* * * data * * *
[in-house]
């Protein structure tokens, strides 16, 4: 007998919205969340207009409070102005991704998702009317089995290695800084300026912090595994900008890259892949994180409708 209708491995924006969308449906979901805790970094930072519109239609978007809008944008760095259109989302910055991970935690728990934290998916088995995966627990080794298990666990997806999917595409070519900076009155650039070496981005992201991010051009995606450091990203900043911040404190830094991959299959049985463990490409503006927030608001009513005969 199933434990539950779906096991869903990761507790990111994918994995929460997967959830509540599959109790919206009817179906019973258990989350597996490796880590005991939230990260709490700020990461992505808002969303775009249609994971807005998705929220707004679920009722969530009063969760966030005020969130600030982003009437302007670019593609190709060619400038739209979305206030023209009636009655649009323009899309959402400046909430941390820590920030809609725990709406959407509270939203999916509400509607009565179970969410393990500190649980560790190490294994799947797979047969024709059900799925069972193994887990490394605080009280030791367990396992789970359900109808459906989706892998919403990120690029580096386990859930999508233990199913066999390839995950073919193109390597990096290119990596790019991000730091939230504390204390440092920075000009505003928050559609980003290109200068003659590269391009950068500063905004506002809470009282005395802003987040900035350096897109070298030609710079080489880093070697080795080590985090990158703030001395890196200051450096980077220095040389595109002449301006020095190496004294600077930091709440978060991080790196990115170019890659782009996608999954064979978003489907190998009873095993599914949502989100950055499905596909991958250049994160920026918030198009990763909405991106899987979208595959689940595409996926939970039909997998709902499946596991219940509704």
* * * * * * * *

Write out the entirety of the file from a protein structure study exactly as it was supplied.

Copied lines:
[in-house]
């Protein structure tokens, strides 16, 4: 007998919205969340207009409070102005991704998702009317089995290695800084300026912090595994900008890259892949994180409708 209708491995924006969308449906979901805790970094930072519109239609978007809008944008760095259109989302910055991970935690728990934290998916088995995966627990080794298990666990997806999917595409070519900076009155650039070496981005992201991010051009995606450091990203900043911040404190830094991959299959049985463990490409503006927030608001009513005969 199933434990539950779906096991869903990761507790990111994918994995929460997967959830509540599959109790919206009817179906019973258990989350597996490796880590005991939230990260709490700020990461992505808002969303775009249609994971807005998705929220707004679920009722969530009063969760966030005020969130600030982003009437302007670019593609190709060619400038739209979305206030023209009636009655649009323009899309959402400046909430941390820590920030809609725990709406959407509270939203999916509400509607009565179970969410393990500190649980560790190490294994799947797979047969024709059900799925069972193994887990490394605080009280030791367990396992789970359900109808459906989706892998919403990120690029580096386990859930999508233990199913066999390839995950073919193109390597990096290119990596790019991000730091939230504390204390440092920075000009505003928050559609980003290109200068003659590269391009950068500063905004506002809470009282005395802003987040900035350096897109070298030609710079080489880093070697080795080590985090990158703030001395890196200051450096980077220095040389595109002449301006020095190496004294600077930091709440978060991080790196990115170019890659782009996608999954064979978003489907190998009873095993599914949502989100950055499905596909991958250049994160920026918030198009990763909405991106899987979208595959689940595409996926939970039909997998709902499946596991219940509704």